A modern saint and sinner: Why the Che myth is bad for the left
What caught my attention is the word "semiotics," the professional specialty of Italian novelist Umberto Eco.
But it is semiotics, more than politics, that leads teenagers ignorant of the Sierra Maestra to sport Che T-shirts.
After all, I was a philosophy student once.
Semiotics, or semiology, is the study of signs, symbols, and signification. It is the study of how meaning is created, not what it is.
In turn, the 2007 piece links to the original report from 1967, and this prescient ending:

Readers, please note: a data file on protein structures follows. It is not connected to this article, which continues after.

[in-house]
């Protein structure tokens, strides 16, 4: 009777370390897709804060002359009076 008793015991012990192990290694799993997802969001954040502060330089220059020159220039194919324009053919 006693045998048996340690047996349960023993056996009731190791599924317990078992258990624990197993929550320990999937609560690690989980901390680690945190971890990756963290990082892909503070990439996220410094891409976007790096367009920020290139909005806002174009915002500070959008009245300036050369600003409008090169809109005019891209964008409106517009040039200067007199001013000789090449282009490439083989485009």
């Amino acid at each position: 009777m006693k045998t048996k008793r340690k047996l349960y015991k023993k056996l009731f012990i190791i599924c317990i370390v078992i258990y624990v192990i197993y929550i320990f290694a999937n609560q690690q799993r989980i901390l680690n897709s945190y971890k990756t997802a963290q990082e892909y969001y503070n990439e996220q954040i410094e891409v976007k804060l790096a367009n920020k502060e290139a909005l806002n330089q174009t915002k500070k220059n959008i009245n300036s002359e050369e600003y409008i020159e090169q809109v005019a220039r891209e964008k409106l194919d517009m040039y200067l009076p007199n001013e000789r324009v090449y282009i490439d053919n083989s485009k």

Che Guevara's name is already being classed with that of the Liberator, Simon Bolivar. Latin America's marxist “liberation” has yet to look even likely, but Guevara has died with his reputation intact. From his middle-class Argentinian youth, he became a revolutionary by conviction and profession. With the two Castro brothers he invaded Cuba in the cockleshell Granma, stayed on to help run revolutionary Cuba as minister of industry, then, perhaps growing bored, took his leave of Cuba on a dedicated secret mission to set the continent alight. He failed. But many Latin Americans will go on believing that the legends that will be spun round his Pimpernel existence may one day lead to his picture being hung beside that of the Liberator in Latin American halls.